Saturday, April 13, 2024  |



Travelin’ Man goes to Verona, N.Y. – Part I

Fighters Network

Thursday, October 25: When I arose at 8:30 a.m. the texture of this day was a joyous one because it was my mother’s birthday. But by the time I reached my gate at Pittsburgh International Airport the tenor had reversed completely.

I plugged in my laptop to read the messages that had flowed in since leaving the house three hours earlier. One sent by editor in chief Doug Fischer at 9:39 a.m. PT first caught my eye – and saddened my heart.

“All the buzz on Twitter is probably wrong about Emanuel Steward passing away but it’s clear he’s near the end,” the note solemnly began. “As soon as it’s confirmed (and I hope it isn’t) we need at least a short obit to run on the site before something more comprehensive is written.

“Lee, I know you’re busy, but do you think you could have something ready?” he continued.

I told him I was awaiting my flight to Boston, the first of an itinerary that included flying from Boston to Syracuse and driving my rental car 45 minutes east to Verona’s Turning Stone Casino, where I would work the CompuBox keys for HBO’s tripleheader featuring Thomas Dulorme-Luis Abregu, Miguel Vazquez-Marvin Quintero and Mauricio Herrera-Karim Mayfield. That schedule allowed precious little down time to put something together, but given the subject matter I said I would give it a go.

I consulted some biographies of Steward I assembled recently and zipped from web site to web site to confirm basic information. By the time I boarded I had made excellent progress. I wrote some more on the plane and, as is my wont, the story had grown to 800 words, far more than the mandate I was given.

After I touched down in Boston I checked my cell to ascertain Steward’s status. In a text sent shortly after I boarded, Fischer confirmed Steward’s passing and let me know that he and others were writing the breaking news items. I offered to produce a more extensive tribute piece that could be used in other forums, whether it be or the magazine.

“Yes, that’s OK,” Doug texted. “Take your time.”

Writing tribute pieces for boxing’s legends is something I’ve done for Fischer going back to our days at It’s a sobering duty but also a cathartic one because it allows me to channel my grief in a productive manner while also honoring the people who helped shaped my life in boxing.

As I flew from Boston to Syracuse and drove toward the Turning Stone my mind was consumed with memories of Steward and how I could properly express them. I first saw him as a fan when he was inducted into the International Boxing Hall of Fame in 1996 and back then our meeting was no more than the time required for him to sign my copy of Harry Mullan’s “The Great Book of Boxing.” I also recalled watching Steward work the mitts with a prospect named Orlando Lara inside a tent-covered ring on the grounds. Although he was supremely focused one could tell he was happy because he was in his element doing what he did best – teaching.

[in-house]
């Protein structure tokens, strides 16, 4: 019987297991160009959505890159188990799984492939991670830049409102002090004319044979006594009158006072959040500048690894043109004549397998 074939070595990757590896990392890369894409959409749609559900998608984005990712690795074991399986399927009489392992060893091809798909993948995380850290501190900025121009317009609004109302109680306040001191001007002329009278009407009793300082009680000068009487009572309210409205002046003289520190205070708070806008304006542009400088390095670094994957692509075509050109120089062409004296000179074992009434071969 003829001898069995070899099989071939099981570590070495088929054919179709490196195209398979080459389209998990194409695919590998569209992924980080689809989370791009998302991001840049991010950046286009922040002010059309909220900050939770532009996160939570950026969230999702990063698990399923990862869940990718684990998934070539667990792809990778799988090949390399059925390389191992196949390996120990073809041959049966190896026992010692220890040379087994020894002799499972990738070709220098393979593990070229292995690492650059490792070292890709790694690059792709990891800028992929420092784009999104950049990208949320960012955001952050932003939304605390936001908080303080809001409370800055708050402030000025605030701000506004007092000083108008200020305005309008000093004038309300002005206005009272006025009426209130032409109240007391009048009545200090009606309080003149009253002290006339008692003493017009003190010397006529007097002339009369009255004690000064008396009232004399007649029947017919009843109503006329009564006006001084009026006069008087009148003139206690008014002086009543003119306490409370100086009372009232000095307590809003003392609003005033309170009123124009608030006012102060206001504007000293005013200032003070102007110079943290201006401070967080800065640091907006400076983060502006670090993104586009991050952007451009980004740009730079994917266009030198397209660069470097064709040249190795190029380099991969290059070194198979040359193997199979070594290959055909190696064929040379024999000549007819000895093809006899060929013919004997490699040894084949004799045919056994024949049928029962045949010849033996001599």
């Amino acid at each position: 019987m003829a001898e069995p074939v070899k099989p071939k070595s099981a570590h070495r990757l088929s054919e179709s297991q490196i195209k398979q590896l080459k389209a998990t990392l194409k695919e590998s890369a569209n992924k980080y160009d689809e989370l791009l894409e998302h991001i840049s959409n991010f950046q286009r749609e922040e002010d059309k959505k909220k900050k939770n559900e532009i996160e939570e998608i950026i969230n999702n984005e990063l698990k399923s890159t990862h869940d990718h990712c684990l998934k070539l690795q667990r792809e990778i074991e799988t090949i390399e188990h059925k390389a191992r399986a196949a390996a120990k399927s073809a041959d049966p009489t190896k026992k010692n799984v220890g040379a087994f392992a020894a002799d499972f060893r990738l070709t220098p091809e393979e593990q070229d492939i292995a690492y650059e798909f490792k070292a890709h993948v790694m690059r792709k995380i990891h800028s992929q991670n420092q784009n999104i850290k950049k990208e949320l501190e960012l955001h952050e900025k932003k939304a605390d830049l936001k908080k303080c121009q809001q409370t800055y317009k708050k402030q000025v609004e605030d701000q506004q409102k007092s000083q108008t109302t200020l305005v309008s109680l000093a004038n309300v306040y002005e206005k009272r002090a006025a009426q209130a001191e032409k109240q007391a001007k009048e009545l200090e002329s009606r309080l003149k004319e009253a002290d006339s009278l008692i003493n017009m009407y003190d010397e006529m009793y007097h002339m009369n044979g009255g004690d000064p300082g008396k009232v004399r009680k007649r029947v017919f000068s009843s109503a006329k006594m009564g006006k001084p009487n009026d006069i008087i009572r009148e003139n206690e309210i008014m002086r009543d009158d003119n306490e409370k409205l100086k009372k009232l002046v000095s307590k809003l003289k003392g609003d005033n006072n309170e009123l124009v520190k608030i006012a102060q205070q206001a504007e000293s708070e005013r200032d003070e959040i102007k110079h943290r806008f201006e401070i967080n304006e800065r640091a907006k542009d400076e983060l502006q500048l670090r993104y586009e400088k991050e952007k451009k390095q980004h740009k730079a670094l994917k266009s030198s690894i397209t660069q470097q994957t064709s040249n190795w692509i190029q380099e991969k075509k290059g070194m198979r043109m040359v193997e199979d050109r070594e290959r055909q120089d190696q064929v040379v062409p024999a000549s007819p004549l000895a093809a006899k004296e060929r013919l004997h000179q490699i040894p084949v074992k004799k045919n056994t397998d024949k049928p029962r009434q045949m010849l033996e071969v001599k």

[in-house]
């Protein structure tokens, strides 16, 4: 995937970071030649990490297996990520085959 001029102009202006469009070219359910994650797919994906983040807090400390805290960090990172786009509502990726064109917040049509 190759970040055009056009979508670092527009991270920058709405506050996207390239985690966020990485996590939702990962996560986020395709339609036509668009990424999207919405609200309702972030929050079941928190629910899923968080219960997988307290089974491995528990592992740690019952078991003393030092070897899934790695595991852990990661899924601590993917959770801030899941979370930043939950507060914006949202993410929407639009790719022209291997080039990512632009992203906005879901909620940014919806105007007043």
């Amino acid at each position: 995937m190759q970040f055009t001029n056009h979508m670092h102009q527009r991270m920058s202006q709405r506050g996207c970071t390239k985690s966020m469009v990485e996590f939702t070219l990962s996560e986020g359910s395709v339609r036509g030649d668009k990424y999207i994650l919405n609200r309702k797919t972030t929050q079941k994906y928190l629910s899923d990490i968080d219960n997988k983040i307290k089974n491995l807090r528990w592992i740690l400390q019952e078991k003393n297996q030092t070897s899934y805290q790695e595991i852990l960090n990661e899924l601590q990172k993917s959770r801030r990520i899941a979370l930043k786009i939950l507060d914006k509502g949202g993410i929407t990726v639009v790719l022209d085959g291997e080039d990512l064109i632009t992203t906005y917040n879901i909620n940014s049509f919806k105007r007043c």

My first encounter with Steward as someone inside the industry took place a few years later during my CompuBox training at an HBO card. Both of us were partaking (or in my case, about to partake) in the catered pre-fight meal provided by the network. He already was seated while I was looking for a place to set down my plate, as well as the rest of me. There were a couple of open chairs at his table and I rolled the dice by asking whether I could join his group. Of course, he said yes.

Knowing we both were from West Virginia (he from Bottom Creek in the deep southern part of the state near the Virginia border, I from Friendly in the northwestern quadrant bordering the Ohio River), I used that factoid to seek out an instant rapport. Given Steward’s outgoing personality that ploy really wasn’t necessary but it did provide a commonality that carried through the rest of our professional relationship.

Up until a couple of years ago, one of my duties with CompuBox was to assemble “training camp notes” that required phone interviews with the chief seconds of fighters who were to be featured in HBO’s main events. Along with Freddie Roach, Steward was the most frequent interview subject. The effort to pin down Steward long enough to conduct a phone chat was excruciating at times because he always was being pulled in so many directions. But once we finally connected an interview that customarily lasted 15-20 minutes ended up going an hour – and sometimes more. That’s because Steward took the time to provide exquisitely expansive answers to every question and often amplified his points with stories from the distant past.  It was those stories that added color to the tribute article that I ended up writing upon his passing, which can be read here.

In fact, Steward indirectly helped me during my own two-round fight five years ago against fellow punch counter Dale Stewart, a fight arranged by ESPN’s Joe Tessitore as part of a three-fight “crew fight night” at a gym in Glastonbury, Conn. As I was being blasted with punches from all directions, I thought of Steward’s speech to Dennis Andries before the final round of his bout with Bobby Czyz flashed through my mind and helped me to press on in the face of adversity. For those who didn’t read the link, Steward told Andries that he was making a live-action movie for his son and that he had the power – at that very moment – to write the ending. Andries went on to win a majority decision and three fights later he began the second of what would become three WBC light heavyweight title tenures.